Archive for January 24th, 2008

Simoun in a Library, or: A Feeble Excuse to Talk About Simoun Over a Year After the Fact

So, as a kind of Christmas gift to the public library I work at, I bought an extra volume of Mushishi DVD 1 and Simoun DVD 1 and donated them. Mushishi showed up a month or so ago, and today I noticed that Tech Services had processed Simoun and it was now available for checkout. Behold the marvelous spectacle of Simoun with a bar code sticker:

In celebration of this monumental event, I will now discuss Simoun for no real reason.

Back in 2006, I was still in the process of maturing as an anime fan, growing from mere fan-fledgling into full-blown otaku, and I kind of glossed over Simoun at first glance, like a good many people did, thinking it would be a silly, trashy series full of thinly veiled excuses for pantyflashes. Instead, it was a thrilling, moving series full of thinly veiled excused for girls to kiss. What’s not to like?

Simoun, unfortunately, has, to a novice viewer, a slow and somewhat confusing start. It’s one of those shows that operates on the bell curve principle, in that the middle is several orders of magnitude better than the beginning or ending. It’s somewhat similar to, again, Eureka Seven, which had a similar beginning pattern (slow start), in that people tend to be driven off by the early episodes for varying reasons. However, I had it on good faith from several friends that Simoun was actually good, so I, eager and always hungering for new anime to devour (this is one aspect of my style of anime fandom that has never, ever changed) gladly took their word for it. And I, like everyone else, was mightily confused by the first episode, but by episode four I was solidly convinced that this would be a great series.

Episode four, for those who have seen the series, is the episode where a lone pilot from one of the neighboring, warmongering countries to Simalcrum kidnaps Aaeru and Limone and runs off with them to the woods in an attempt to steal their Simoun. There was just some air about this episode, in the way that Nishimura and the writers portrayed the enemy pilot not as an unspeakably evil person but, instead, as a human being who just wanted to help make his country’s lot in the world better. Although this pilot never says anything intelligible to the audience, you’re almost sad when he dies at the end. The very humane portrayal of the enemy convinced me that this series was going to be a doozy, so I figured it passed the four-episode test within a reasonable margin.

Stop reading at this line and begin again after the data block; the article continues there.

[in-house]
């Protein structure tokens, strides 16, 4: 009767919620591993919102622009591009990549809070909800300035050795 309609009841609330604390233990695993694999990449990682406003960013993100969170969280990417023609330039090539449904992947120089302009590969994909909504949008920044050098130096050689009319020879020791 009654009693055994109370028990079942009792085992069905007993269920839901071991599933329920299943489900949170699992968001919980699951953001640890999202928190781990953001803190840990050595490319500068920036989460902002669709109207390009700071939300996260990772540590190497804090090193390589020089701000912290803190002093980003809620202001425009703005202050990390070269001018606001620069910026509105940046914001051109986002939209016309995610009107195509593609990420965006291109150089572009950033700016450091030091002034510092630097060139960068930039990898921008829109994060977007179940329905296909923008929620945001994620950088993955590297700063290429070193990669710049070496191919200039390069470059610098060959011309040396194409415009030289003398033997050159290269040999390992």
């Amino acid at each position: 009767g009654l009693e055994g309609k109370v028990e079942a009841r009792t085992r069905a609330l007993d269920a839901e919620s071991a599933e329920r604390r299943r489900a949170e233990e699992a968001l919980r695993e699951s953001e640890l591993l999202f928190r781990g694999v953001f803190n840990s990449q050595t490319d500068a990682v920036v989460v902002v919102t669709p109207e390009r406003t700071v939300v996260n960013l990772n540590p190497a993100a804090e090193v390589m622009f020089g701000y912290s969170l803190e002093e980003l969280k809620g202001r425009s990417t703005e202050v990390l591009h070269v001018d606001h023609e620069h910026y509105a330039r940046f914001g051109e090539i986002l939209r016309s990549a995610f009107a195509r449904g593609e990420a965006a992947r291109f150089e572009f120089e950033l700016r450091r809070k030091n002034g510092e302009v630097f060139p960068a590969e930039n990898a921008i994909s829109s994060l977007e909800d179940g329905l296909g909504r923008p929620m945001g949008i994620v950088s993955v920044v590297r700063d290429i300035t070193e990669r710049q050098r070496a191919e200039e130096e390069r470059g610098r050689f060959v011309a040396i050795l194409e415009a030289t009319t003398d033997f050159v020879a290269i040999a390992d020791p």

And then Rodoraemon cut her braid off.

That single event starts a chain of events both external to the Chor Tempest and internal, as they contend not only with the enemy’s machinations, but with their own relationships within their own Chor. And episodes ten to twenty-one were glorious. From the cute, yet extremely character-building moments like Limone planting a kiss on Dominura’s cheek after having love explained to her in basic, childlike form, to Mamiina taking a page from Rodoraemon’s book (and winning my absolute love at the last second), Simoun truly was at the top of its game. I’d seen Maria-sama ga Miteru before, but I think Simoun was the first yuri series that knocked me down and said “This is what we’re made of”.

Simoun is an excellent example of the recent trend towards anime/manga adopting elements both from male-targeted anime/manga and female-targeted anime/manga. It’s a process that’s been going on since at least the 70s and maybe even back in the 60s, as the lines between what is “shoujo” and what is “shounen” (and what is “josei” and what is “seinen”) consistently blur the line. Anime fans are already the most ignorant of target audiences, crossing gender-defined genre borders seemingly at will, so it’s nice to see that there’s still anime/manga that effectively takes elements from both and combines them to form something that anyone could theoretically enjoy. It’s part of why, even after five years of watching the stuff, anime still holds the power to amaze and astound me. And that is the best thing something can do–the loss of that sense of wonder is usually what leads to people abandoning fiction-related hobbies and taking up different tastes and different genres, and so, when one retains that sense, staleness and boredom never set in. And this is a Good Thing indeed.

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NOTICE SHAMELESSLY STOLEN FROM G.K. CHESTERTON

I cannot understand those that take anime seriously, but I can love them, and I do. Out of my love I warn them to keep clear of this blog.

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